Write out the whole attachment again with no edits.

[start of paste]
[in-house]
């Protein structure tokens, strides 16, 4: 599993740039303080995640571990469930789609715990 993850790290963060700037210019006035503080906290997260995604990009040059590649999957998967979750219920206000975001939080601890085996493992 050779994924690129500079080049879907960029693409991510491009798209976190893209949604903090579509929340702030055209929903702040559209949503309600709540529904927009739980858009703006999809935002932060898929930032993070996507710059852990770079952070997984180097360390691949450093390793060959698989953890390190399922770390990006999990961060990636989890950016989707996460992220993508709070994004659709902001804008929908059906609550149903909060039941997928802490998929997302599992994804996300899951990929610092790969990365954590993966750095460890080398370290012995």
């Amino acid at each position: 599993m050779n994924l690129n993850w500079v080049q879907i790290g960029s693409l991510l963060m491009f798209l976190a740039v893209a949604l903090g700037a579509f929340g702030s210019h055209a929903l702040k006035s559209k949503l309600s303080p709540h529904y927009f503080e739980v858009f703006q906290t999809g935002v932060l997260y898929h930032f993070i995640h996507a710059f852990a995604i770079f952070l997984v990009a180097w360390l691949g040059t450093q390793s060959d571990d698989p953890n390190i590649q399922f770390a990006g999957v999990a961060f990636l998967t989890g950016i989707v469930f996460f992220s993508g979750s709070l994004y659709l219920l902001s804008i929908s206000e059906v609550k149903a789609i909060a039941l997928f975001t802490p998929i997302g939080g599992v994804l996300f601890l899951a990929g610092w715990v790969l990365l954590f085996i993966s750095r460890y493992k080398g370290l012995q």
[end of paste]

[in-house]
């Protein structure tokens, strides 16, 4: 599993740039303080995640571990469930789609715990 993850790290963060700037210019006035503080906290997260995604990009040059590649999957998967979750219920206000975001939080601890085996493992 050779994924690129500079080049879907960029693409991510491009798209976190893209949604903090579509929340702030055209929903702040559209949503309600709540529904927009739980858009703006999809935002932060898929930032993070996507710059852990770079952070997984180097360390691949450093390793060959698989953890390190399922770390990006999990961060990636989890950016989707996460992220993508709070994004659709902001804008929908059906609550149903909060039941997928802490998929997302599992994804996300899951990929610092790969990365954590993966750095460890080398370290012995």
């Amino acid at each position: 599993m050779n994924l690129n993850w500079v080049q879907i790290g960029s693409l991510l963060m491009f798209l976190a740039v893209a949604l903090g700037a579509f929340g702030s210019h055209a929903l702040k006035s559209k949503l309600s303080p709540h529904y927009f503080e739980v858009f703006q906290t999809g935002v932060l997260y898929h930032f993070i995640h996507a710059f852990a995604i770079f952070l997984v990009a180097w360390l691949g040059t450093q390793s060959d571990d698989p953890n390190i590649q399922f770390a990006g999957v999990a961060f990636l998967t989890g950016i989707v469930f996460f992220s993508g979750s709070l994004y659709l219920l902001s804008i929908s206000e059906v609550k149903a789609i909060a039941l997928f975001t802490p998929i997302g939080g599992v994804l996300f601890l899951a990929g610092w715990v790969l990365l954590f085996i993966s750095r460890y493992k080398g370290l012995q």